Donald Trump has said that he wishes he picked a different Attorney General than Jeff Sessions, who the president faults for recusing himself from a Justice Department investigation into whether the Trump campaign colluded with Russia.
The president lashed out amid reports that he had tried to reverse Mr Sessions' decision to recuse himself last year. He quoted Republican Representative Trey Gowdy's defence of his actions in a Wednesday-morning tweet.
"If I were the President and I picked someone to be the country’s chief law enforcement officer, and they told me later, ‘oh by the way I’m not going to be able to participate in the most important case in the office, I would be frustrated too," the president quoted Mr Gowdy as saying. "...There are lots of really good lawyers in the country, he could have picked somebody else!”
"And I wish I did!" Mr Trump added.
The president has repeatedly expressed his displeasure with Mr Sessions' decision to recuse himself, which the attorney general did last year after it was revealed he had made undisclosed contact with the Russian ambassador to the US. Mr Trump previously called the decision "extremely unfair," and said he would not have nominated Mr Sessions had he known what he would do.
But a recent report from the New York Times claims Mr Trump further, asking Mr Sessions to reverse his decision in a private meeting last March. The president reportedly told aides he needed a loyalist overseeing the Justice Department inquiry. Mr Sessions refused.
Mr Gowdy defended the president's reported actions in an appearance on CBS This Morning on Wednesday, saying Mr Trump was simply expressing his frustration with Mr Sessions' lack of transparency around the rescusal.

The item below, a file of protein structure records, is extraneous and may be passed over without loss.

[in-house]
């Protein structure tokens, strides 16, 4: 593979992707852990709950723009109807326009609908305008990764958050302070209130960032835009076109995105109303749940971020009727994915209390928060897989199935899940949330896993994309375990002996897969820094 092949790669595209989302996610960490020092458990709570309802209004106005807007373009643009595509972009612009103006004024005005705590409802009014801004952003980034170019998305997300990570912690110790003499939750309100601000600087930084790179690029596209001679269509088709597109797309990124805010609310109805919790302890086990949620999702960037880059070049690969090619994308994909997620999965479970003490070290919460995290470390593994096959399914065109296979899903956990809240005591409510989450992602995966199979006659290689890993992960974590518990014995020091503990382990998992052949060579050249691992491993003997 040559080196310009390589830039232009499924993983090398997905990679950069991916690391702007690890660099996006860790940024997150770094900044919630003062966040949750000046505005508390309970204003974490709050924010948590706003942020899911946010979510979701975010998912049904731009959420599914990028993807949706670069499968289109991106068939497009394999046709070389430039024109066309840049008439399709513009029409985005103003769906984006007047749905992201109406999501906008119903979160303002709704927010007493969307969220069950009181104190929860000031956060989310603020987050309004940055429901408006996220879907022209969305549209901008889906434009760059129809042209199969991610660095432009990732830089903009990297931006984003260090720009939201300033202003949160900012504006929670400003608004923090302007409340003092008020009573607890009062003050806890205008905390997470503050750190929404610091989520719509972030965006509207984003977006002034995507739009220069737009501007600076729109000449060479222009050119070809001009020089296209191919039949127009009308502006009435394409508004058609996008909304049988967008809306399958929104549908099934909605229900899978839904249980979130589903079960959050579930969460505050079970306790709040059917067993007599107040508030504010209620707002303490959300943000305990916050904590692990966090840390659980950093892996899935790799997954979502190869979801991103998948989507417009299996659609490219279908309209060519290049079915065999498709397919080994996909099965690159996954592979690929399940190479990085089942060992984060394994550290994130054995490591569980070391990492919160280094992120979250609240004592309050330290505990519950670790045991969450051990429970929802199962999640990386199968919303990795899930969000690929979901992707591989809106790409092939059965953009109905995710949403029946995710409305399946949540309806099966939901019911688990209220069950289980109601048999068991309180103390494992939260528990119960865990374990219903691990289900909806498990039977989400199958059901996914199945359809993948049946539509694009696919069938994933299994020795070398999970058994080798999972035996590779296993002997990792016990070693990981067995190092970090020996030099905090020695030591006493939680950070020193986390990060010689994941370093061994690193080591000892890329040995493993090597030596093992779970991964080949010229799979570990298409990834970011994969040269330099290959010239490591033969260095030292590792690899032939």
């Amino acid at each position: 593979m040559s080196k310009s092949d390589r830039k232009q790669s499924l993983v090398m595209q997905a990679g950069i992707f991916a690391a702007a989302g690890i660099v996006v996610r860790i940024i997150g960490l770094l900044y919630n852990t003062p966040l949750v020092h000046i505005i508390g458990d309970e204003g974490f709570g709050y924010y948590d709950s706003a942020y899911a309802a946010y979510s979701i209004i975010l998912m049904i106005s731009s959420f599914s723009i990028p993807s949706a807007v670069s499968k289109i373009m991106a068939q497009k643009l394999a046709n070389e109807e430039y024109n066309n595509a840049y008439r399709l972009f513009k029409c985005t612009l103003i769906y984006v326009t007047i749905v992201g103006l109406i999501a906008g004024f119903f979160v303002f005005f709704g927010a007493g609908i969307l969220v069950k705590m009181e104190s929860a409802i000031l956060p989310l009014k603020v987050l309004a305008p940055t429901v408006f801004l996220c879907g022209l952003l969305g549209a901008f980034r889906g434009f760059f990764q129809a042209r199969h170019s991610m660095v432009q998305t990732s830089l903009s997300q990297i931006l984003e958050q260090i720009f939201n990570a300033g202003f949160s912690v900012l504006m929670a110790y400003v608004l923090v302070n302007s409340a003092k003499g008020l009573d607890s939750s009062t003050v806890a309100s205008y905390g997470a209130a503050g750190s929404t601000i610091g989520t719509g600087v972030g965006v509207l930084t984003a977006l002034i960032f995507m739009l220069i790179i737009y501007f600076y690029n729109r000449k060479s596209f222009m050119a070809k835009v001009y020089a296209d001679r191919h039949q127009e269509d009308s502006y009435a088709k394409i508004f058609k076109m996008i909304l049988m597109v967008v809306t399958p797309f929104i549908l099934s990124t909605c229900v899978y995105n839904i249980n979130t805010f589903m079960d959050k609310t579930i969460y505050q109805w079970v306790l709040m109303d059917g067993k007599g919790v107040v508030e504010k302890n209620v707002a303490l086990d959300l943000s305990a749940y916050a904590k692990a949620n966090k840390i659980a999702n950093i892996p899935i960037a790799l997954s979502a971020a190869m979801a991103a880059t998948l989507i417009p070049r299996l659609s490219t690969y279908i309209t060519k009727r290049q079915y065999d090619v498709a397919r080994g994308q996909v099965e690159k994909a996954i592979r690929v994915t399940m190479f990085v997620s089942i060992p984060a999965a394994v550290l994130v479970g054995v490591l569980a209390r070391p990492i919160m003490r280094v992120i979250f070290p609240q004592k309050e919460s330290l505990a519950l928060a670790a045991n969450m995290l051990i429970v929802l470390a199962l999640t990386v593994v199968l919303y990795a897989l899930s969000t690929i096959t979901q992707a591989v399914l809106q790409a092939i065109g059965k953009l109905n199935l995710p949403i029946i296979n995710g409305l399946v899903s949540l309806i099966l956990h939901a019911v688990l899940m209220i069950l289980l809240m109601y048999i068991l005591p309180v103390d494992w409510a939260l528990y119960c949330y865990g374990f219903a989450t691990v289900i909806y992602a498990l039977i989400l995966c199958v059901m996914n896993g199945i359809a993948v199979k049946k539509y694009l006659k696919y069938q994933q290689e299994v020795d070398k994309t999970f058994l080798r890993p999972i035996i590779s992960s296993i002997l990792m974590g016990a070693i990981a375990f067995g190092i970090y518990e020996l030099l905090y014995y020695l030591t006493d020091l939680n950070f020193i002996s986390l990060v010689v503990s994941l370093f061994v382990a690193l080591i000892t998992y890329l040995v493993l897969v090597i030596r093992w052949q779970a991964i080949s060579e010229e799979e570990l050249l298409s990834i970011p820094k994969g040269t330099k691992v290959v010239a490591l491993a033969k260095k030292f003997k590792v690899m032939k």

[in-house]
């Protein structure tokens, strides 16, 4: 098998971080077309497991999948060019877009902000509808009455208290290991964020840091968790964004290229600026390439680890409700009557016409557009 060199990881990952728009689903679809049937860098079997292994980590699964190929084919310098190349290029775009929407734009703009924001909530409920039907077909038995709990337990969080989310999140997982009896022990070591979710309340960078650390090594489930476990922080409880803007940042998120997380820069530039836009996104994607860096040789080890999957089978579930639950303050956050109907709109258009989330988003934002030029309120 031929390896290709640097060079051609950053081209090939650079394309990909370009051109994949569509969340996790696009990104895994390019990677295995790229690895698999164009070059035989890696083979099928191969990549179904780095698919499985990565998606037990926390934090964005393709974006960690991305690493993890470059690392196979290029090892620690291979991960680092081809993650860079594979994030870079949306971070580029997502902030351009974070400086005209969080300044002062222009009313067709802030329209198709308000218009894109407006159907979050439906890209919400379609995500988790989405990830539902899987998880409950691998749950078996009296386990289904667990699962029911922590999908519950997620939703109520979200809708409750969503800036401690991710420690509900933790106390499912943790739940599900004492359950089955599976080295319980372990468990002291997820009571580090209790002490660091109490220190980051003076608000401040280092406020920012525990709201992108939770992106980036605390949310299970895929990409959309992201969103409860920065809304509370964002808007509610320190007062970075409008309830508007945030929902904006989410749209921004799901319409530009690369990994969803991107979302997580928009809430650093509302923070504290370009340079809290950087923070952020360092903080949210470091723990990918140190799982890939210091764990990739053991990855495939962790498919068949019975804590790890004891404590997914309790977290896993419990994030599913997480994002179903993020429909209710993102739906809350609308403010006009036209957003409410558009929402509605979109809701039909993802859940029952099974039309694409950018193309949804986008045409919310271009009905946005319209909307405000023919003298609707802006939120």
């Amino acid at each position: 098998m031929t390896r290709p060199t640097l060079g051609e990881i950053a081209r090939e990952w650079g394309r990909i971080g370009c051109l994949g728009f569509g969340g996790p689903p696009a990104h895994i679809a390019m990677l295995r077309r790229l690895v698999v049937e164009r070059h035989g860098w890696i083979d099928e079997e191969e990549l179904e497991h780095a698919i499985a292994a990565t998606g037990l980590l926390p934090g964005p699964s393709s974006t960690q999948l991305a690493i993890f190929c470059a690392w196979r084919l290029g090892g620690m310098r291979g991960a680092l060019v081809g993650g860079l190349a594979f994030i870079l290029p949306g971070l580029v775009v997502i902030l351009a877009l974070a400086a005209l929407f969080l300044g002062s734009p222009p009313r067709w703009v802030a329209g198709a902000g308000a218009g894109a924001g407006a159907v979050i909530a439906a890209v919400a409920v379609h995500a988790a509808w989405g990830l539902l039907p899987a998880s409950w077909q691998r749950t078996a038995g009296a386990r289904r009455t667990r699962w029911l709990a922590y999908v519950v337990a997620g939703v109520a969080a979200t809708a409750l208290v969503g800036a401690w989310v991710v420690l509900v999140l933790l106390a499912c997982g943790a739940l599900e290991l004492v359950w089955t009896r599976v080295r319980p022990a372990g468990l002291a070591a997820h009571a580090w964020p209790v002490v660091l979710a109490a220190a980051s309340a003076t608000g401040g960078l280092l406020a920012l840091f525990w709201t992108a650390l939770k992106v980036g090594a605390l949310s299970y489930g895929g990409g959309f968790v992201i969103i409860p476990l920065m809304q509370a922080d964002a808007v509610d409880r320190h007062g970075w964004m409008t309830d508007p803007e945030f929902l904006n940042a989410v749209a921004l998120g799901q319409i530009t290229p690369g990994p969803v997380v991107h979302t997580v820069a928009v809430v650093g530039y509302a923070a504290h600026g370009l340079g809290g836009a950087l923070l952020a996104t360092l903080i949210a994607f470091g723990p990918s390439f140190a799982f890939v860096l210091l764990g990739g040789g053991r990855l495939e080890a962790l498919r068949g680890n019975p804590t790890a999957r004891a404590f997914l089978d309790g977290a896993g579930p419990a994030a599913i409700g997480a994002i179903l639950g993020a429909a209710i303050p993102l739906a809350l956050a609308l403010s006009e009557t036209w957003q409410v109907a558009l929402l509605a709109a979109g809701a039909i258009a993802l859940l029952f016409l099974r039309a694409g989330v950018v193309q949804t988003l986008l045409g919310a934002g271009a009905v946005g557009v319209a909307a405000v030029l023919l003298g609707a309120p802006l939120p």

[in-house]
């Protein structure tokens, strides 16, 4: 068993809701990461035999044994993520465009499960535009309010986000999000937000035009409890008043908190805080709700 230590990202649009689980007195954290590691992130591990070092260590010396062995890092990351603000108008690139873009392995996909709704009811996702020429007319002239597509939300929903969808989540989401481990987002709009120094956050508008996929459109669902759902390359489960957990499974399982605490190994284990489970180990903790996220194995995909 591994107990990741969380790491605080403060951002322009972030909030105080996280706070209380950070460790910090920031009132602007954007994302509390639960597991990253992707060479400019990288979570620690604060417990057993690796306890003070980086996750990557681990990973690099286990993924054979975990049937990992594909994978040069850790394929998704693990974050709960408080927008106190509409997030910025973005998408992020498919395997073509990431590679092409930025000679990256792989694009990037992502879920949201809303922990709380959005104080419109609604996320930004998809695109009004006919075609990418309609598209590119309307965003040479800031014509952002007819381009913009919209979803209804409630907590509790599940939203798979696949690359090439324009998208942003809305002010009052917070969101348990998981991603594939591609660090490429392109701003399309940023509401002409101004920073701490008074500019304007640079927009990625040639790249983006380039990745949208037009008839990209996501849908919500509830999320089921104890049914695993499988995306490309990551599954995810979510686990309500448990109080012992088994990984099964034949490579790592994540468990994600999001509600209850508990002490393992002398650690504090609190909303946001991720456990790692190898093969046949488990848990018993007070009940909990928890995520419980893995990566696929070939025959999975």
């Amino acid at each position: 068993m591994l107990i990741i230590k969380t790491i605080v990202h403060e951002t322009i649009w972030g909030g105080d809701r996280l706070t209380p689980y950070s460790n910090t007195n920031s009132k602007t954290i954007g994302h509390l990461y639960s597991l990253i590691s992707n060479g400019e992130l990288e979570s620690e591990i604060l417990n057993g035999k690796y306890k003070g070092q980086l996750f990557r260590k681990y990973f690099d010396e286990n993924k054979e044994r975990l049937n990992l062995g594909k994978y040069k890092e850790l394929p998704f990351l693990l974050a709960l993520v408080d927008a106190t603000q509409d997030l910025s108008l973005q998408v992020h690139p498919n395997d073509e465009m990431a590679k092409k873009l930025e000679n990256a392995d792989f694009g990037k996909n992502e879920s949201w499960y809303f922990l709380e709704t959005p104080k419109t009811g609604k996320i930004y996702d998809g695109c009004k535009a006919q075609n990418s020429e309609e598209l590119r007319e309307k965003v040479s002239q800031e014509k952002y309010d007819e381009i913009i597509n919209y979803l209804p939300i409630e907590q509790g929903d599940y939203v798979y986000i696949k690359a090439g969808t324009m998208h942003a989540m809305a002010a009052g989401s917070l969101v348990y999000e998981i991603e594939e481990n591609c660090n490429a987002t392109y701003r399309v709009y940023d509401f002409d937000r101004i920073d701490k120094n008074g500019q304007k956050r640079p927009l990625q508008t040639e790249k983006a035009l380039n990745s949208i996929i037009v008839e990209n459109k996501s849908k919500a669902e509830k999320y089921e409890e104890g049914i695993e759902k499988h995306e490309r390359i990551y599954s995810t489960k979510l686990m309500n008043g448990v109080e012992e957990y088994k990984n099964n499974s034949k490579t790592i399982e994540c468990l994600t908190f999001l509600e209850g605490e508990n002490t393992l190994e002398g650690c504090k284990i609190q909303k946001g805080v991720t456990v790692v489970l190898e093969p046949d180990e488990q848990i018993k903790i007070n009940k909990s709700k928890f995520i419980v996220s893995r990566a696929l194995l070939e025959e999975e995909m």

"That's how I read that, as: 'Senator Sessions, why didn't you tell me before I picked you?'" Mr Gowdy said of the report.
Special counsel Robert Mueller, who is leading the Justice Department probe, is reportedly investigating the incident. Mr Trump has grown increasingly critical of the Mr Mueller and his team in recent weeks, accusing them of "meddling" in the upcoming midterm elections and claiming the FBI planted a "spy" in his campaign.
Neither allegation has been proven. Mr Gowdy said he believed the FBI acted appropriately when sending an informant to speak with members of the Trump campaign.
Mr Sessions recused himself from overseeing the investigation last March, after it was revealed that he did not disclose his conversations with Russian ambassador Sergey Kislyak during his Senate confirmation hearing. Deputy Attorney General Rod Rosenstein took over the probe from Mr Sessions, and appointed Mr Mueller as special counsel several months later.
Mr Trump has previously threatened Mr Rosenstein as well, tweeting that he may have to "use the powers granted to the Presidency and get involved" in a dispute over the Justice Department's refusal to hand over certain unredacted documents to Congress.
Mr Sessions has reportedly said he will resign if Mr Rosenstein is fired.
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